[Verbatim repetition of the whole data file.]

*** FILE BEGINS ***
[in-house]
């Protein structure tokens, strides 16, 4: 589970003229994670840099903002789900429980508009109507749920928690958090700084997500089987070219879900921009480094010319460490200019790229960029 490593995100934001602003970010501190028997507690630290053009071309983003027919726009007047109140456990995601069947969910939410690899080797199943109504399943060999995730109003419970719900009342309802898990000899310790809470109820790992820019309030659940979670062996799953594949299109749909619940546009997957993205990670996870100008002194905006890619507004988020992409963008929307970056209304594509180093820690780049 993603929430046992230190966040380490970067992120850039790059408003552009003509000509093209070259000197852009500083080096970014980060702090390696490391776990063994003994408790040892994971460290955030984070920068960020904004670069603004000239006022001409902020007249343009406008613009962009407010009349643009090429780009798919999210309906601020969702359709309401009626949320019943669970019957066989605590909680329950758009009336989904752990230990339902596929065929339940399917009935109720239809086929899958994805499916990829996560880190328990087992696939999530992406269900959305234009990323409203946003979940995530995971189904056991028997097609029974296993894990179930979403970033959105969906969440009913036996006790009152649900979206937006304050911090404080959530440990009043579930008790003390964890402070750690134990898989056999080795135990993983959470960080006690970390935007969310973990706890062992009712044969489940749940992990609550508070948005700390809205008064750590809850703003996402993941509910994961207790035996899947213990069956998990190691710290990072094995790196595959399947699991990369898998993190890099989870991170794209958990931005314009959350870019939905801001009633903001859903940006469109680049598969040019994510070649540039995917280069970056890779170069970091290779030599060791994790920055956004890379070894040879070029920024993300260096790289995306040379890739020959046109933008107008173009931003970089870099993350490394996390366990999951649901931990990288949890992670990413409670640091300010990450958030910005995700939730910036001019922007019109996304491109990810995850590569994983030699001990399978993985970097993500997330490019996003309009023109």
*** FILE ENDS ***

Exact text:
[in-house]
């Protein structure tokens, strides 16, 4: 589970003229994670840099903002789900429980508009109507749920928690958090700084997500089987070219879900921009480094010319460490200019790229960029 490593995100934001602003970010501190028997507690630290053009071309983003027919726009007047109140456990995601069947969910939410690899080797199943109504399943060999995730109003419970719900009342309802898990000899310790809470109820790992820019309030659940979670062996799953594949299109749909619940546009997957993205990670996870100008002194905006890619507004988020992409963008929307970056209304594509180093820690780049 993603929430046992230190966040380490970067992120850039790059408003552009003509000509093209070259000197852009500083080096970014980060702090390696490391776990063994003994408790040892994971460290955030984070920068960020904004670069603004000239006022001409902020007249343009406008613009962009407010009349643009090429780009798919999210309906601020969702359709309401009626949320019943669970019957066989605590909680329950758009009336989904752990230990339902596929065929339940399917009935109720239809086929899958994805499916990829996560880190328990087992696939999530992406269900959305234009990323409203946003979940995530995971189904056991028997097609029974296993894990179930979403970033959105969906969440009913036996006790009152649900979206937006304050911090404080959530440990009043579930008790003390964890402070750690134990898989056999080795135990993983959470960080006690970390935007969310973990706890062992009712044969489940749940992990609550508070948005700390809205008064750590809850703003996402993941509910994961207790035996899947213990069956998990190691710290990072094995790196595959399947699991990369898998993190890099989870991170794209958990931005314009959350870019939905801001009633903001859903940006469109680049598969040019994510070649540039995917280069970056890779170069970091290779030599060791994790920055956004890379070894040879070029920024993300260096790289995306040379890739020959046109933008107008173009931003970089870099993350490394996390366990999951649901931990990288949890992670990413409670640091300010990450958030910005995700939730910036001019922007019109996304491109990810995850590569994983030699001990399978993985970097993500997330490019996003309009023109």